Parmesan? It's OK if it's German, EU court says
BRUSSELS (Reuters) - Germany will not have to remove the name "Parmesan" from cheeses on sale that are not made in Italy's Parma region, Europe's highest court said on Tuesday.
In a blow dealt to Italy and the European Commission, which filed the lawsuit against Germany, the European Court of Justice (ECJ) said the Commission had failed to show adequately why Germany should take action in such cases.
While the ECJ ruled that only cheeses bearing the EU's protected designation of origin, or PDO, of "Parmigiano Reggiano" could be sold under the name "Parmesan", it said the responsibility of monitoring compliance was not down to Germany.
"Since the Commission has not established that the German legal system does not sufficiently protect the PDO "Parmigiano Reggiano", the infringement proceedings against Germany are dismissed," the ECJ said in a statement.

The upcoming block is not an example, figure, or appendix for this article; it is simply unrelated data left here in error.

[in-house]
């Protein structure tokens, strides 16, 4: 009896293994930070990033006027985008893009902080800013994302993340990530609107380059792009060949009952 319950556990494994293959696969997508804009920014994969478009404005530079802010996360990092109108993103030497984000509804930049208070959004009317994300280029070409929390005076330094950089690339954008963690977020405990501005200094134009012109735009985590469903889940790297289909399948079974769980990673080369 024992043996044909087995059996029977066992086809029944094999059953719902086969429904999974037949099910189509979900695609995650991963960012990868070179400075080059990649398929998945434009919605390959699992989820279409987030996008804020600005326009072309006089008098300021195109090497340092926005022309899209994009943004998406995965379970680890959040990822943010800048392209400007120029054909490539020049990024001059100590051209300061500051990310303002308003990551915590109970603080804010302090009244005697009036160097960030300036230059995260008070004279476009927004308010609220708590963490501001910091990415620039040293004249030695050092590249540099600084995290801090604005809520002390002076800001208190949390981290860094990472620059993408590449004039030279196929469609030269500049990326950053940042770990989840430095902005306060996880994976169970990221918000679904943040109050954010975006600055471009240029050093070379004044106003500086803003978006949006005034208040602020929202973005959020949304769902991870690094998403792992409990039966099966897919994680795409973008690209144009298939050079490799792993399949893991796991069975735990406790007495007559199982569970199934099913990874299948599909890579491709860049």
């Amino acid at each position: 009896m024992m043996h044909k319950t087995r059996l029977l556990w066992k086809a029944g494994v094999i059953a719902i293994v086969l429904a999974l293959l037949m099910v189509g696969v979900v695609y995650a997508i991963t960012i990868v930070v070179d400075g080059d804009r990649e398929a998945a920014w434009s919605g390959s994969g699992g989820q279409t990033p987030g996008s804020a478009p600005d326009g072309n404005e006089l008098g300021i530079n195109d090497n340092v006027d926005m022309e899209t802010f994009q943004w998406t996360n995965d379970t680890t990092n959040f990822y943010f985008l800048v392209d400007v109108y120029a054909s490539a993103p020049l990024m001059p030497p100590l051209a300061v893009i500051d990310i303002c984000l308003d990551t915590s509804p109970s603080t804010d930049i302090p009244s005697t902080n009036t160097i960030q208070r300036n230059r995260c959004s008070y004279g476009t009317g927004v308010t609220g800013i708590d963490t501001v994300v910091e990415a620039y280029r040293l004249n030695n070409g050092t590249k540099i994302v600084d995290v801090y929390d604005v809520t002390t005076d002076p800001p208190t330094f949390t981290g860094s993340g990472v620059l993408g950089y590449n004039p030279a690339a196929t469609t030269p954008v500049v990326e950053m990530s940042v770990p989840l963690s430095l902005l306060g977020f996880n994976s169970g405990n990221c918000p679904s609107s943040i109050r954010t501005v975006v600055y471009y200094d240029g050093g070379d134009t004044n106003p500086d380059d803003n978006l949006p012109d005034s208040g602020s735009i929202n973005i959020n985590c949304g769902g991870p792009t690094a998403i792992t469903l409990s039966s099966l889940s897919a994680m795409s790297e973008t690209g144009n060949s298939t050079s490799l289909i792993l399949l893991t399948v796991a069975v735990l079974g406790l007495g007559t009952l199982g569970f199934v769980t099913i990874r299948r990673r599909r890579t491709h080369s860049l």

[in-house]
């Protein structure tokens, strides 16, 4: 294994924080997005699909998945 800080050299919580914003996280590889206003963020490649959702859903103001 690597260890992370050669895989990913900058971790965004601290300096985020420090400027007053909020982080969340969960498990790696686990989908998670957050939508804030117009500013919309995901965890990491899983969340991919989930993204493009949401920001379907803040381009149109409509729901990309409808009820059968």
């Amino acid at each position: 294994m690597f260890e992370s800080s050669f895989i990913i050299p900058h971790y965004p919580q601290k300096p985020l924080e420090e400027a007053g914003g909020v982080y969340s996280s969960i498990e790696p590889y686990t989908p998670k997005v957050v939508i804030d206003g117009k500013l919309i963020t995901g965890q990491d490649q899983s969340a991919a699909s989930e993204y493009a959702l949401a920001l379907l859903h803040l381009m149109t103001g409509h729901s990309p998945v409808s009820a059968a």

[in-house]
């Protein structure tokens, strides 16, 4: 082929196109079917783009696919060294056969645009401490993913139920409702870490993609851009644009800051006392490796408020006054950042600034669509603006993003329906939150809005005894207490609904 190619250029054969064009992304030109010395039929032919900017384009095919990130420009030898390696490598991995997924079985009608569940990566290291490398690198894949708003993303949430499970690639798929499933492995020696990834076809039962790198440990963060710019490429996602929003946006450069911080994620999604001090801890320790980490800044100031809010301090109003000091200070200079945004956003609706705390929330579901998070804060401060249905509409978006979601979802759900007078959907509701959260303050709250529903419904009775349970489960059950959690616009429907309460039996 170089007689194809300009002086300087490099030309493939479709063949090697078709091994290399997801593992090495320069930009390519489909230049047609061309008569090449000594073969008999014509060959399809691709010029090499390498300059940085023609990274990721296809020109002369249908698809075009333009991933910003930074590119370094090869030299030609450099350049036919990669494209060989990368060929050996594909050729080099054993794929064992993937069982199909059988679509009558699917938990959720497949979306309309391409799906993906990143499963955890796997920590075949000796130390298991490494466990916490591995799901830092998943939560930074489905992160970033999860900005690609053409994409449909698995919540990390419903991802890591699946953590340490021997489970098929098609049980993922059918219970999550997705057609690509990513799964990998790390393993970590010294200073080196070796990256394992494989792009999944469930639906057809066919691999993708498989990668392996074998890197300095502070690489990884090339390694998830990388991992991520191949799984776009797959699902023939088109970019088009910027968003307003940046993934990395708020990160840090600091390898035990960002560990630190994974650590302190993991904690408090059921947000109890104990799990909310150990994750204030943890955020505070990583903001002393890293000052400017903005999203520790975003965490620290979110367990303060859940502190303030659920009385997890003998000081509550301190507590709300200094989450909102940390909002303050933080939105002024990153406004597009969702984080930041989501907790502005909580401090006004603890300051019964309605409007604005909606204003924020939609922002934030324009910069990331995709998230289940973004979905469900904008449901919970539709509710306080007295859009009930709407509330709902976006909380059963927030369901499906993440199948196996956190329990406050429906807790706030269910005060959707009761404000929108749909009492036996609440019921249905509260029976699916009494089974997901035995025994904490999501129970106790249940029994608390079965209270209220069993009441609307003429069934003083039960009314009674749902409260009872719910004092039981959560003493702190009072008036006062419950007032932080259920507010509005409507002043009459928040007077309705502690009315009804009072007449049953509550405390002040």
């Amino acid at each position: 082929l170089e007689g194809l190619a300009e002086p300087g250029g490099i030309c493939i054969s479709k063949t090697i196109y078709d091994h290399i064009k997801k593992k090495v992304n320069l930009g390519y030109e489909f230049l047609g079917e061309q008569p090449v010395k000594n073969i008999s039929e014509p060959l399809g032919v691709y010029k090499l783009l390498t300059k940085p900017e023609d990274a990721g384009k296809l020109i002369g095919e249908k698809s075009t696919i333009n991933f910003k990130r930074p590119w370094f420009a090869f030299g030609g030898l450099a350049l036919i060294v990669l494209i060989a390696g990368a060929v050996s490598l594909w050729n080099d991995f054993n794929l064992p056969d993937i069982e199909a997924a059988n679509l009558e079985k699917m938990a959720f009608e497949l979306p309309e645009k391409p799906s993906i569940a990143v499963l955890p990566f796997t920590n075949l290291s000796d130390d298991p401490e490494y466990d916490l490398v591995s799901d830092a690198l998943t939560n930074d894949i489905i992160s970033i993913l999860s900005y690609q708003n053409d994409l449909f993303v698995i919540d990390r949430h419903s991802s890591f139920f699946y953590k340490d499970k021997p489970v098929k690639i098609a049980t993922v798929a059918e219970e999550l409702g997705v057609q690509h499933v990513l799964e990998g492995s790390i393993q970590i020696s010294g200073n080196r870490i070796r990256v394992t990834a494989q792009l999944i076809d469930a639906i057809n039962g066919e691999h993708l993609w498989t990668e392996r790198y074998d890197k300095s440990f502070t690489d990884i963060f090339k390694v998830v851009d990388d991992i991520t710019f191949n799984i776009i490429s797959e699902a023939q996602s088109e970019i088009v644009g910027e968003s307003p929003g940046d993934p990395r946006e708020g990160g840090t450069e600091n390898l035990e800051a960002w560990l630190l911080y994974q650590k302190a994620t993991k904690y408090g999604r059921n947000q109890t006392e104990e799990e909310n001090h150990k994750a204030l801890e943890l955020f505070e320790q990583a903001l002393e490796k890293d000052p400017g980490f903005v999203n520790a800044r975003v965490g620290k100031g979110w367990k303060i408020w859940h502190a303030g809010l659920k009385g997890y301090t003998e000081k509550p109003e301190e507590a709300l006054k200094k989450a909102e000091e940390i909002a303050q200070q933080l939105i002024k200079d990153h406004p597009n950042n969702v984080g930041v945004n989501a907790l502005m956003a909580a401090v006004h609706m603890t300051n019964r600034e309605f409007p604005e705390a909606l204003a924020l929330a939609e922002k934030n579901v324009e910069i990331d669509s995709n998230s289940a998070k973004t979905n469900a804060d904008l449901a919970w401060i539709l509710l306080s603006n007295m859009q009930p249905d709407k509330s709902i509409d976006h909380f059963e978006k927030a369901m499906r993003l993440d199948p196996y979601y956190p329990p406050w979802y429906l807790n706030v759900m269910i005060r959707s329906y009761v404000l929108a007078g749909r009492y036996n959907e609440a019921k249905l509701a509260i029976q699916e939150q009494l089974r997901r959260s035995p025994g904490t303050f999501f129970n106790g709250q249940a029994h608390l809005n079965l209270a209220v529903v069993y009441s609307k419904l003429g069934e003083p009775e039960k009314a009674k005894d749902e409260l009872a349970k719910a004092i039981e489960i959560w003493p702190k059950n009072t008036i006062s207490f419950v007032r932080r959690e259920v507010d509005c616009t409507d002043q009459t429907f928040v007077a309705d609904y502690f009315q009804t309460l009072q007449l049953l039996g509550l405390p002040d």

Parmesan, a hard crumbly cheese sprinkled on pasta or eaten in chunks with balsamic vinegar, comes from northern Italy where local cheese makers have been fighting to protect their product from what they consider lower-quality copies.
The European Commission, supported in its court case by the Italian government, had argued that Germany should not have allowed non-Italian cheese to be labeled "Parmesan".
But Germany, Europe's second-largest producer of the cheese after Italy, said "Parmesan" had become a generic term over the centuries for grated hard cheese and entirely unrelated to the specific Italian product made in Italy's Parma region.
(Reporting by Jeremy Smith; Editing by Dale Hudson)
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